You get the tram, tube, train to work everyday about the same time everyday. You sit in the same seat everyday or at least the same rough area each day. When looking up from your tablet one day you notice the same street signs and same landscape before looking down again. When shifting your position you brush against another human. That human is a familiar stranger. She or He always seems to be sitting next or opposite you. Not in a creepy way or even stalker way, just happens your paths in life seem to overlap on the Tram to MediaCity every morning at 0935. You don’t communicate verbally but once in a while may nod or awkwardly grin at each other.
I like most people have had this before but unlike most will throw caution to the wind and just say hi or something like that, maybe make a joke about the fact we see each other everyday. There was/is a Irish lady who gets the same tram as myself and we work a couple floors apart. We would get into the same lift each morning and not really say anything. Then over months of catching the same tram and the same lift, we finally would at least smile. Can’t remember who broke the silence first (I assume it was myself) we got talking. Hellos at first and now full conversations in the limited time we had.
Interesting side to the story was having her introducing myself to the BBC writers room which led on to us creating Perceptive Media’s first drama Breaking Out. So there is clearly a lot of positive greatness in these familiar strangers around you. Maybe one reason why the coffee shop is a great implicit creative sponge.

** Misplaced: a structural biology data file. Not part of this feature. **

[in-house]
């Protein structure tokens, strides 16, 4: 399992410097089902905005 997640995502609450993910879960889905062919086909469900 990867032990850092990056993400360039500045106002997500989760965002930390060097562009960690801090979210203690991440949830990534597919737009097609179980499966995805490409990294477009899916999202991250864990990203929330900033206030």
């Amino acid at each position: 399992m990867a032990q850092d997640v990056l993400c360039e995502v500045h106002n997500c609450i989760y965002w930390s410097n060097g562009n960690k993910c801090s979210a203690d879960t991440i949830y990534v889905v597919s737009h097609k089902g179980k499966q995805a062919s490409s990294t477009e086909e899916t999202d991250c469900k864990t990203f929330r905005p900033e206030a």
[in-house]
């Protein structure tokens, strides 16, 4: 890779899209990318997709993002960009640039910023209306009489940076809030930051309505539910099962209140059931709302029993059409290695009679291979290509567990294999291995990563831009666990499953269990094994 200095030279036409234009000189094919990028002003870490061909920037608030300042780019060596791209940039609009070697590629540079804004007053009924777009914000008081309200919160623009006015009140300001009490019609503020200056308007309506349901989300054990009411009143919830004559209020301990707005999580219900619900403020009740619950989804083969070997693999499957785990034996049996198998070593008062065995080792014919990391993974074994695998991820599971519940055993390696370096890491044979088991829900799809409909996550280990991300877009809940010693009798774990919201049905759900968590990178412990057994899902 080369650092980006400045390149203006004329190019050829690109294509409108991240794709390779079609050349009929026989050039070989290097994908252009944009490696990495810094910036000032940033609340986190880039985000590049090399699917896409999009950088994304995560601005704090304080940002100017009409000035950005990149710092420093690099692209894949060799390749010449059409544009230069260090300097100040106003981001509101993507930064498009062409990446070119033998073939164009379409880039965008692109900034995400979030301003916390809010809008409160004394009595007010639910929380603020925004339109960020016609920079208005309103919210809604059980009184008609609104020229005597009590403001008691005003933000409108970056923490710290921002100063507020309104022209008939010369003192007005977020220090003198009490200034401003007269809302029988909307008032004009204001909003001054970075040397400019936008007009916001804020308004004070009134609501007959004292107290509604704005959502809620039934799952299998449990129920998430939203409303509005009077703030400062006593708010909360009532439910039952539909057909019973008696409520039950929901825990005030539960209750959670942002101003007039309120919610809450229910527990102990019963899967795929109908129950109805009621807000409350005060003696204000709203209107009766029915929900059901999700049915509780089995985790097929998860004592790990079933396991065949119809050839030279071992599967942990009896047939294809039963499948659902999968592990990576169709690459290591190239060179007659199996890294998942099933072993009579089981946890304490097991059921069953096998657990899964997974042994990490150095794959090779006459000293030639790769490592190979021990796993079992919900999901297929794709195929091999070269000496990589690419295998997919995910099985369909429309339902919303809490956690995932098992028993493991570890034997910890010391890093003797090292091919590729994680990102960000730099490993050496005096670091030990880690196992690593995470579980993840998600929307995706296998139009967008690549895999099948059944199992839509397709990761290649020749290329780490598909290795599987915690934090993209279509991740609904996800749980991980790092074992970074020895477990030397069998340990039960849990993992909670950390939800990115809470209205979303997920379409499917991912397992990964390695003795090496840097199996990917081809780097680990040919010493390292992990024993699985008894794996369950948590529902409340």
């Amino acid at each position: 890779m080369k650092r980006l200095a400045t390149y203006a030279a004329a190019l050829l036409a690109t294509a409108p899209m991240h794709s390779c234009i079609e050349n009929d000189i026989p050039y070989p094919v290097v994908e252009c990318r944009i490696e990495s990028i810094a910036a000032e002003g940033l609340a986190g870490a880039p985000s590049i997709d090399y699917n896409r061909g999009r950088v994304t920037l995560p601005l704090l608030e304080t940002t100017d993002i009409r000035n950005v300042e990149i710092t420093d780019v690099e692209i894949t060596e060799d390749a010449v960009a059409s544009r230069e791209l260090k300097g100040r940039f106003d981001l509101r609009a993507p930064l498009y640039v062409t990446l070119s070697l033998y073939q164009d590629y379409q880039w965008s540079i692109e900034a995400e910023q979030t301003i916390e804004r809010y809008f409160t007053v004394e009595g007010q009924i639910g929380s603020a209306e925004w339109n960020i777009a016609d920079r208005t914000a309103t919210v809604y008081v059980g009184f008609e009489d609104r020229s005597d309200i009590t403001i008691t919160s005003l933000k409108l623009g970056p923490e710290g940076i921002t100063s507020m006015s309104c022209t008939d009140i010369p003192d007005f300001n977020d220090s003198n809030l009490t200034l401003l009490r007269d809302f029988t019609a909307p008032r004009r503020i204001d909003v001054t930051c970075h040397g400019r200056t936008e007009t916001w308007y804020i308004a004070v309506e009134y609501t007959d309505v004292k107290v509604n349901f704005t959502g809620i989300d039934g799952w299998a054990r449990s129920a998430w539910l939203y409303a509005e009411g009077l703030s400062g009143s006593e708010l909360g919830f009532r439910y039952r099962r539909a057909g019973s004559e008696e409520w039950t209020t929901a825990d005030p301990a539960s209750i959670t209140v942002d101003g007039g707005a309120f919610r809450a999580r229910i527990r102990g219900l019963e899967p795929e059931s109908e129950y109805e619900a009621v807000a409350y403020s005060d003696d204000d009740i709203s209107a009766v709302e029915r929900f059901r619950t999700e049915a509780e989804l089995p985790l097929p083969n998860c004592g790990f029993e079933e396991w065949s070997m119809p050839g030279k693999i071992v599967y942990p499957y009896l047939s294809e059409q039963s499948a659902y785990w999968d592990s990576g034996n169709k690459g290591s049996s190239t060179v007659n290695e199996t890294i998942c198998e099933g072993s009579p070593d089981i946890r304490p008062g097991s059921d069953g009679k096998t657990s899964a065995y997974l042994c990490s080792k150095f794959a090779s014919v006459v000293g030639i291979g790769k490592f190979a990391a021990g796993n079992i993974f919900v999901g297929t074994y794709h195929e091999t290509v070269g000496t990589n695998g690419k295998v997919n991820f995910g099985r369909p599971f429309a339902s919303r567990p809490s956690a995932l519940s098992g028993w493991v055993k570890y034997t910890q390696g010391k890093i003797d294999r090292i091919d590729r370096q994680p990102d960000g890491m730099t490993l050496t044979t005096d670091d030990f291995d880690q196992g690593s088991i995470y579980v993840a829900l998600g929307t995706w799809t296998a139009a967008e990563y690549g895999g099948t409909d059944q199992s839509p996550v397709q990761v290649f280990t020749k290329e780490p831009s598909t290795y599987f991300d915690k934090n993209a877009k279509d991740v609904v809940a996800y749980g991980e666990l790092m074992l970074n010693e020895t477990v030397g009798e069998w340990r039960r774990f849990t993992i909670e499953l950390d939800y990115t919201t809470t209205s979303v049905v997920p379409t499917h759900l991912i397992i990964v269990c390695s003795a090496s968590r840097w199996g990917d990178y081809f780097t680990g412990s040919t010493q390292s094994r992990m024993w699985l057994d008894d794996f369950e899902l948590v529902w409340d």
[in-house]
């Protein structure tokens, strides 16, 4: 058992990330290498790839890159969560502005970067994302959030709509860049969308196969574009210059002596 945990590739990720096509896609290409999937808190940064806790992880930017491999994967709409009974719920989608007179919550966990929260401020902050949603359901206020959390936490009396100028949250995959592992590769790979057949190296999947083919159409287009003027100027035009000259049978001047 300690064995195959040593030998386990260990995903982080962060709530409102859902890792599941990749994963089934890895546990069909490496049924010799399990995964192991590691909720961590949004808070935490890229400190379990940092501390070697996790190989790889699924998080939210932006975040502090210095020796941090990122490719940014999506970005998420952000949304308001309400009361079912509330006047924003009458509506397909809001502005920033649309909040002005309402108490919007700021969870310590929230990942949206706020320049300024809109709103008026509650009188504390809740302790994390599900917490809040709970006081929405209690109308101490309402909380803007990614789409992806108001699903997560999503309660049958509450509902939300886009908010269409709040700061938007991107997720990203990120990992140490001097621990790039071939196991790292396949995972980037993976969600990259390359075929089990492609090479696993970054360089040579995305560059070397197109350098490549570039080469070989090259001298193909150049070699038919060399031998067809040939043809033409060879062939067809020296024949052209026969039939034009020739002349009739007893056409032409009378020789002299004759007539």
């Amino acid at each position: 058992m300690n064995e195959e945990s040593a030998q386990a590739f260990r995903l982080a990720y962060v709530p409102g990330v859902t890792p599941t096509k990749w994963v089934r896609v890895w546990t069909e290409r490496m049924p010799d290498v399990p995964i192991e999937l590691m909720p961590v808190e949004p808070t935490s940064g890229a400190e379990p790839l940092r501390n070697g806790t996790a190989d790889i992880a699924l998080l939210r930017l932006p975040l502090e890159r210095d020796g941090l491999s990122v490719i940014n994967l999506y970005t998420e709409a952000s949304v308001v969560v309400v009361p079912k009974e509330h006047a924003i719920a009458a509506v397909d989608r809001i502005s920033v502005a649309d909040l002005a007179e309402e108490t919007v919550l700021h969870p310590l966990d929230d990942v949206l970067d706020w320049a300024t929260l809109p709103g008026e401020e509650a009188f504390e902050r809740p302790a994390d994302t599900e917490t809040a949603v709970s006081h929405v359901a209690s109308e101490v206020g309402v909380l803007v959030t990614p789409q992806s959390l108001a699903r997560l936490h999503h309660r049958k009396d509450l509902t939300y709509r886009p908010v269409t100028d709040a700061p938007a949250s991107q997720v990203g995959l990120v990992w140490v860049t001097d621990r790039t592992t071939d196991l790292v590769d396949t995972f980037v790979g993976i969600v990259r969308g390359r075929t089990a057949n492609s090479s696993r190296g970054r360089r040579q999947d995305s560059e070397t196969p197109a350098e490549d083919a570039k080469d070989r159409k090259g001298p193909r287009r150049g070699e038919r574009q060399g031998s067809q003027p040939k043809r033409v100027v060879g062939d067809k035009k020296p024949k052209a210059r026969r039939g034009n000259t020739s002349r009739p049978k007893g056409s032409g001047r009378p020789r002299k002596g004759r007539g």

These Familiar strangers have been known to have a great bearing on our lives, Stanley Milgram (famous for the smallworld experiments)has papers going back to the 1970’s on that. But whats interesting recently is the same kind of research into real social networks scaled over a whole city like Singapore. And like I suspected in my serendipity post, the unintentional or
These people are the bedrock of society and a rich source of social potential as neighbours, friends, or even lovers.
But while many researchers have studied the network of intentional links between individuals—using mobile-phone records, for example—little work has been on these unintentional links, which form a kind of hidden social network.
Today, that changes thanks to the work of Lijun Sun at the Future Cities Laboratory in Singapore and a few pals who have analysed the passive interactions between 3 million residents on Singapore’s bus network (about 55 per cent of the city’s population). ”This is the first time that such a large network of encounters has been identied and analyzed,” they say.
The results are a fascinating insight into this hidden network of familiar strangers and the effects it has on people.
For the ordinary commuter, it is a refreshing reminder that we are all part of an important network that we know little about. Next time you see a familiar stranger, you can be sure you have much in common in terms of your spatial and temporal behaviour patterns. Why not introduce yourself and see what happens?
Yes what have you to loose? Or better still what have you to gain and share? Who knows where your daily encounters might take you…